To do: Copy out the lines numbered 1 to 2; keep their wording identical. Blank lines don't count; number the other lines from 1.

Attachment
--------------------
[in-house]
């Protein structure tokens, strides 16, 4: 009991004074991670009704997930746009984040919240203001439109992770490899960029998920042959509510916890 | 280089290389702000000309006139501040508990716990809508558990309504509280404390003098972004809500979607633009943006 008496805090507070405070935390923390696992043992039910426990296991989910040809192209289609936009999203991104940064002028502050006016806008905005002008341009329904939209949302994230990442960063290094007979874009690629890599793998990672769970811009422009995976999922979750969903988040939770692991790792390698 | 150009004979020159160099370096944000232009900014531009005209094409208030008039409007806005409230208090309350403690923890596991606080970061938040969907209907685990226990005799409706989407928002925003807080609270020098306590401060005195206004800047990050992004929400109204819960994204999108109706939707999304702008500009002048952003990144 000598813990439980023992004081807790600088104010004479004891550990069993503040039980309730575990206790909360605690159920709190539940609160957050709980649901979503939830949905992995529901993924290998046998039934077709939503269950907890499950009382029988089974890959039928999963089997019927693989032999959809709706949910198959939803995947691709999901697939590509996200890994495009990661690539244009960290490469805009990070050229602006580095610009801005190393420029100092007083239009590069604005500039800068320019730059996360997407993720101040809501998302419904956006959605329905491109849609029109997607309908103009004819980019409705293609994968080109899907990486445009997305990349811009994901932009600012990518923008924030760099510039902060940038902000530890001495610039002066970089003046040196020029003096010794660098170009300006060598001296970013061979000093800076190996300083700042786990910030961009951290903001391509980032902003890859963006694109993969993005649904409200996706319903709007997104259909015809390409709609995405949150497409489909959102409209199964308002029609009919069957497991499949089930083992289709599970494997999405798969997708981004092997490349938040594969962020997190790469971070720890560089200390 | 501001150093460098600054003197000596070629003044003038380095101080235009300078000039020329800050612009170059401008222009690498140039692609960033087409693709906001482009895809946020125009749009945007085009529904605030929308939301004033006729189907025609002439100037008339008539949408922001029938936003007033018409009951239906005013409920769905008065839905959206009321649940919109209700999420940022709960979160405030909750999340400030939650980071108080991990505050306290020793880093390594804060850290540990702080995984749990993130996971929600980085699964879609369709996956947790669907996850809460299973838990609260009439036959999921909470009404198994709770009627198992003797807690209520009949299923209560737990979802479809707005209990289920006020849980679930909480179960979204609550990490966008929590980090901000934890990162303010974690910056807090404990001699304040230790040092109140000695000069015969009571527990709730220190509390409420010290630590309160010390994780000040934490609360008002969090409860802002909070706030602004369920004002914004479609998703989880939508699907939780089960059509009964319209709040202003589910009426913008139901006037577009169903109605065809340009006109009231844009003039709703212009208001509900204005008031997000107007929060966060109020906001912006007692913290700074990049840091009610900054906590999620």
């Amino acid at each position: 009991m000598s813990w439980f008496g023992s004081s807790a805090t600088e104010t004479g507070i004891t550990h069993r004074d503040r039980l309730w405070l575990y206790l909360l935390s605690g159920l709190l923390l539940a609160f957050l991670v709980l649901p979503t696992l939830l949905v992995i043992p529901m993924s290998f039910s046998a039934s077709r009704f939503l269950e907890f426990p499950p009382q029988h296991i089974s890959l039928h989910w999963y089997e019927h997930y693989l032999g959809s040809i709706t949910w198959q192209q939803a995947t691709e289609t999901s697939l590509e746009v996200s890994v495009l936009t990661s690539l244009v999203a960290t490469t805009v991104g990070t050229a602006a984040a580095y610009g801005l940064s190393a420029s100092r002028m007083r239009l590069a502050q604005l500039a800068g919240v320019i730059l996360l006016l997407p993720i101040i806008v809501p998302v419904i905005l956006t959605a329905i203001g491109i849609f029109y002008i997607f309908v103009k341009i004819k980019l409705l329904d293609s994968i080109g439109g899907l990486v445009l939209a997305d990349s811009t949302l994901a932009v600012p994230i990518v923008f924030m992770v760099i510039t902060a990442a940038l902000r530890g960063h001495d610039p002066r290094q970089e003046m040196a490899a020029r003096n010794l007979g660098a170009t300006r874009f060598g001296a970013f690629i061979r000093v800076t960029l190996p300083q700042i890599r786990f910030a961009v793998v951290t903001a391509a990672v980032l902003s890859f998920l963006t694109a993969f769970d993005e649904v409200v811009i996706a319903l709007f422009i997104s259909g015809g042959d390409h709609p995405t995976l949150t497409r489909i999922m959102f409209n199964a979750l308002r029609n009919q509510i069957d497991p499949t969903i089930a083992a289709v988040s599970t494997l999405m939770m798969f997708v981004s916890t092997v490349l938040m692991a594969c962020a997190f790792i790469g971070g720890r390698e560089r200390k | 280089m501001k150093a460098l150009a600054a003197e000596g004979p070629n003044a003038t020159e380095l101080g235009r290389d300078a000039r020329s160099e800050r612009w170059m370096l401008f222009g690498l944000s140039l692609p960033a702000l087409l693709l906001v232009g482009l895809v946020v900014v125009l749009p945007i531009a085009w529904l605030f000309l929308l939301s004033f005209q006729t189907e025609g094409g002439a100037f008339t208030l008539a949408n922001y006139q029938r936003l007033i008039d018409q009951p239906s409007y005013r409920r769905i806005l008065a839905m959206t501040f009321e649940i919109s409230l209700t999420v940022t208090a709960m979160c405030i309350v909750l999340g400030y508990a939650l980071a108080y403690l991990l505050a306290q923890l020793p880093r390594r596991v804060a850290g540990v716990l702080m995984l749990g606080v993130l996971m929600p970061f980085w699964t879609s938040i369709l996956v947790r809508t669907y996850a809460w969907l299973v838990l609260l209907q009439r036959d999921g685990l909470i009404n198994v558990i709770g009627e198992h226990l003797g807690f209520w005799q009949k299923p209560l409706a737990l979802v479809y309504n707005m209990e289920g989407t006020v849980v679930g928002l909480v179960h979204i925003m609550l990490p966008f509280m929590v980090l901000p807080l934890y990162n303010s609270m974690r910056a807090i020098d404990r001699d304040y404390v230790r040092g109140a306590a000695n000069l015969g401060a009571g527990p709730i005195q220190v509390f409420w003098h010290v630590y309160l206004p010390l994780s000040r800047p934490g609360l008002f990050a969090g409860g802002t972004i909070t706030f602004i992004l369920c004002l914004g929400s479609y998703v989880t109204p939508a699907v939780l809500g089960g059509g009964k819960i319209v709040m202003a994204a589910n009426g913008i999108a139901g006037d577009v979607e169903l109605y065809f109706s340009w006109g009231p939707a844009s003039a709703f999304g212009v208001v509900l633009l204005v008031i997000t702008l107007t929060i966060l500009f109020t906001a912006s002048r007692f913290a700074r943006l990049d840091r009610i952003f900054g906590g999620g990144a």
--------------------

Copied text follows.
[in-house]
């Protein structure tokens, strides 16, 4: 009991004074991670009704997930746009984040919240203001439109992770490899960029998920042959509510916890 | 280089290389702000000309006139501040508990716990809508558990309504509280404390003098972004809500979607633009943006 008496805090507070405070935390923390696992043992039910426990296991989910040809192209289609936009999203991104940064002028502050006016806008905005002008341009329904939209949302994230990442960063290094007979874009690629890599793998990672769970811009422009995976999922979750969903988040939770692991790792390698 | 150009004979020159160099370096944000232009900014531009005209094409208030008039409007806005409230208090309350403690923890596991606080970061938040969907209907685990226990005799409706989407928002925003807080609270020098306590401060005195206004800047990050992004929400109204819960994204999108109706939707999304702008500009002048952003990144 000598813990439980023992004081807790600088104010004479004891550990069993503040039980309730575990206790909360605690159920709190539940609160957050709980649901979503939830949905992995529901993924290998046998039934077709939503269950907890499950009382029988089974890959039928999963089997019927693989032999959809709706949910198959939803995947691709999901697939590509996200890994495009990661690539244009960290490469805009990070050229602006580095610009801005190393420029100092007083239009590069604005500039800068320019730059996360997407993720101040809501998302419904956006959605329905491109849609029109997607309908103009004819980019409705293609994968080109899907990486445009997305990349811009994901932009600012990518923008924030760099510039902060940038902000530890001495610039002066970089003046040196020029003096010794660098170009300006060598001296970013061979000093800076190996300083700042786990910030961009951290903001391509980032902003890859963006694109993969993005649904409200996706319903709007997104259909015809390409709609995405949150497409489909959102409209199964308002029609009919069957497991499949089930083992289709599970494997999405798969997708981004092997490349938040594969962020997190790469971070720890560089200390 | 501001150093460098600054003197000596070629003044003038380095101080235009300078000039020329800050612009170059401008222009690498140039692609960033087409693709906001482009895809946020125009749009945007085009529904605030929308939301004033006729189907025609002439100037008339008539949408922001029938936003007033018409009951239906005013409920769905008065839905959206009321649940919109209700999420940022709960979160405030909750999340400030939650980071108080991990505050306290020793880093390594804060850290540990702080995984749990993130996971929600980085699964879609369709996956947790669907996850809460299973838990609260009439036959999921909470009404198994709770009627198992003797807690209520009949299923209560737990979802479809707005209990289920006020849980679930909480179960979204609550990490966008929590980090901000934890990162303010974690910056807090404990001699304040230790040092109140000695000069015969009571527990709730220190509390409420010290630590309160010390994780000040934490609360008002969090409860802002909070706030602004369920004002914004479609998703989880939508699907939780089960059509009964319209709040202003589910009426913008139901006037577009169903109605065809340009006109009231844009003039709703212009208001509900204005008031997000107007929060966060109020906001912006007692913290700074990049840091009610900054906590999620």